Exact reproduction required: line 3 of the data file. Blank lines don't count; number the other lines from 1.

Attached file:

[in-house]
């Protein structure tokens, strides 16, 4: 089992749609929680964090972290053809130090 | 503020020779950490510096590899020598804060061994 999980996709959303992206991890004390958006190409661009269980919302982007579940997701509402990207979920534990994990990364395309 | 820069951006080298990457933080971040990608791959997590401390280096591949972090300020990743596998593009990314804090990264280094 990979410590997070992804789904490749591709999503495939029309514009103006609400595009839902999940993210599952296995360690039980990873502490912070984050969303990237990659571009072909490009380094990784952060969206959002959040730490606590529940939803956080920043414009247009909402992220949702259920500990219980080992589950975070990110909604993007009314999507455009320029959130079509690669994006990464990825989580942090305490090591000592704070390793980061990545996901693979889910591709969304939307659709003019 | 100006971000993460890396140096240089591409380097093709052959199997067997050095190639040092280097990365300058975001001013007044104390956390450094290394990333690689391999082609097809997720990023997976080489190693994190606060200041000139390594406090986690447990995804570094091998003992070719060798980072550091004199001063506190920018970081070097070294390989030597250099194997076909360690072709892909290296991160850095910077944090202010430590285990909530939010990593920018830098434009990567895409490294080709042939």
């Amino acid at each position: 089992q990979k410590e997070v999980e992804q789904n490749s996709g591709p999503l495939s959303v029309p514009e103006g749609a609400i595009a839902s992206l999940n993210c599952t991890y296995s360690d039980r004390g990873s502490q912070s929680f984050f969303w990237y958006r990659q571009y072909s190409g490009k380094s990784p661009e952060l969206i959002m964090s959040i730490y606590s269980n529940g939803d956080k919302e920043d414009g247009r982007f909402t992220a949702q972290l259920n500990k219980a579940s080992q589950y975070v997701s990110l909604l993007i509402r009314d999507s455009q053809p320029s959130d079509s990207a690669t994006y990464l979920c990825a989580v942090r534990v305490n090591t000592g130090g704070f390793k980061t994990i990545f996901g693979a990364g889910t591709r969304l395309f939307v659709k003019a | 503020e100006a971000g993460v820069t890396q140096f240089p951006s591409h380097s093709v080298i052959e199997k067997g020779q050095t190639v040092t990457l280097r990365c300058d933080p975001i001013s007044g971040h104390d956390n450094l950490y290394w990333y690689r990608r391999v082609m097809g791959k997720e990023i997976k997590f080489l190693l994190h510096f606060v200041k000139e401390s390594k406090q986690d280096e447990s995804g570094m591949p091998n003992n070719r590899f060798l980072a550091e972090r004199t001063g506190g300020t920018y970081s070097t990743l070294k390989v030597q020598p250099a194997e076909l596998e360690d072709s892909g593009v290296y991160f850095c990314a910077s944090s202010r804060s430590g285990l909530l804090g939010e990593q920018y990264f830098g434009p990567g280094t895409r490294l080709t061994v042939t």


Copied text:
């Amino acid at each position: 089992q990979k410590e997070v999980e992804q789904n490749s996709g591709p999503l495939s959303v029309p514009e103006g749609a609400i595009a839902s992206l999940n993210c599952t991890y296995s360690d039980r004390g990873s502490q912070s929680f984050f969303w990237y958006r990659q571009y072909s190409g490009k380094s990784p661009e952060l969206i959002m964090s959040i730490y606590s269980n529940g939803d956080k919302e920043d414009g247009r982007f909402t992220a949702q972290l259920n500990k219980a579940s080992q589950y975070v997701s990110l909604l993007i509402r009314d999507s455009q053809p320029s959130d079509s990207a690669t994006y990464l979920c990825a989580v942090r534990v305490n090591t000592g130090g704070f390793k980061t994990i990545f996901g693979a990364g889910t591709r969304l395309f939307v659709k003019a | 503020e100006a971000g993460v820069t890396q140096f240089p951006s591409h380097s093709v080298i052959e199997k067997g020779q050095t190639v040092t990457l280097r990365c300058d933080p975001i001013s007044g971040h104390d956390n450094l950490y290394w990333y690689r990608r391999v082609m097809g791959k997720e990023i997976k997590f080489l190693l994190h510096f606060v200041k000139e401390s390594k406090q986690d280096e447990s995804g570094m591949p091998n003992n070719r590899f060798l980072a550091e972090r004199t001063g506190g300020t920018y970081s070097t990743l070294k390989v030597q020598p250099a194997e076909l596998e360690d072709s892909g593009v290296y991160f850095c990314a910077s944090s202010r804060s430590g285990l909530l804090g939010e990593q920018y990264f830098g434009p990567g280094t895409r490294l080709t061994v042939t």